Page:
I believe in Jesus Christ, God’s only son, our Lord, Conceived of the Holy Spirit, Born of the Virgin Mary, suffered under Pilate, was crucified, dead and buried, [he descended to the dead] on the third day he rose again, he ascended into heaven, he is seated at the right hand of the Father, and he will come again to judge the living and the dead..,”
If we have grown up in church or been a Christian for a while, we can lose sight of how fantastic this claim is. The Incarnation says that God came to earth as a human being in order to save us from the penalty of our sins and restore peace between us and God. God made a good world; we break it. Over and over, we do the kinds of things that destroy peace with God, with others, and within. In an unbelievable act of love and grace, God himself took care of the penalty we deserved so that our sins could be forgiven and peace could be restored. [iii]
If you think that’s a fantastic claim today, so did those who lived with Jesus.
The Jews had been waiting for a Messiah (a Savior) since David. Time and again they ended up enslaved to other nations. By the first century, they had spent several hundred years convinced that the Spirit of God had been removed from them. They were waiting for a Messiah who would do two key things to fix this broken world: defeat the enemy and liberate Israel (in Jesus’ day, that was Rome), and purify / rebuild the temple. Plenty of people claimed they were this promised Messiah.
- Judas Maccabeus 160’s BC, entered Jerusalem at the head of an army, purified the temple, destroyed altars to other gods, but was eventually killed in battle.
- Judas (of Galilee), Zealot, led revolt against Romans AD 6 (Acts 5). It failed.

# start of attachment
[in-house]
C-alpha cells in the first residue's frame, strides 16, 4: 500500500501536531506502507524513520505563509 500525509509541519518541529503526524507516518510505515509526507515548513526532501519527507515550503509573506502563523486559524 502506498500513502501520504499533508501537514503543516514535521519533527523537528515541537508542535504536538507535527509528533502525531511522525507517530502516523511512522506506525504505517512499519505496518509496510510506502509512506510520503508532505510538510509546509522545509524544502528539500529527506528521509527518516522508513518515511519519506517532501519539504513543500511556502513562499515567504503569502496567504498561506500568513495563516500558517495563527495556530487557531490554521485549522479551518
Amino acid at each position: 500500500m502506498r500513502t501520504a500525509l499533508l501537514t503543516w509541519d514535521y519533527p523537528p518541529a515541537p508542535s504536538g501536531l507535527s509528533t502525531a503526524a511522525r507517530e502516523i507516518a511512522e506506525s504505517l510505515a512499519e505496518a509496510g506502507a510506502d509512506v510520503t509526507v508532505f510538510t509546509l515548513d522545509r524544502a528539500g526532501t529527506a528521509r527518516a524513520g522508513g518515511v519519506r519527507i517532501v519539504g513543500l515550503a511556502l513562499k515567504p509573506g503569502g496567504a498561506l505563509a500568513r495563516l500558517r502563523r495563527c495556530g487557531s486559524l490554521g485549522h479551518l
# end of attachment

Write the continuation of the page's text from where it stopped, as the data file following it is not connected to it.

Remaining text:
- Theudas (mentioned in Acts 5.36) claimed to be a Messiah, and led about 400 people to the Jordan River, where he would divide it to show his power. He was stopped and executed in AD 46.
- The Anonymous Egyptian (Jew), with 30,000 unarmed Jews, did a reenactment of Exodus around AD 55. He led them to the Mount of Olives, where he claimed he would command the walls around Jerusalem to fall. His group was massacred by Procurator Antonius Felix, and he was never seen again.
- Simon bar Kokhba ca. 135), founded a short-lived Jewish state that he ruled for 3 years before being defeated in the Second Jewish-Roman War. 580,000 Jewish people died.
No wonder John the Baptizer, while in jail awaiting his death, sent a message to Jesus: “Are you the one who is to come, or should we expect someone else?” This was John the Baptist, who once announced Jesus as, “Behold the Lamb of God who takes away the sin of the world.” He needed to know if Jesus was the real deal.
Jesus replied, “Go back and report to John what you have seen and heard: The blind receive sight, the lame walk, those who have leprosy are cleansed, the deaf hear, the dead are raised, and the good news is proclaimed to the poor. And blessed are those who do not take offense in me.” (Luke 7)
That last line seems odd, but remember that the Jews were expecting a Messiah with a sword, not a healing touch. Jesus is basically saying, ‘Don’t let this trip you up. This is what a real Messiah does.”[iv]
So after doing all these things to show He was who He claimed he was, Jesus’ crucifixion suggested that he was just another failed messiah. He had not freed them from Roman rule and had not restored the Temple as they expected. Now he was dead and his followers were hiding. Typically, another person would be tagged to continue the movement, usually a family member or relative.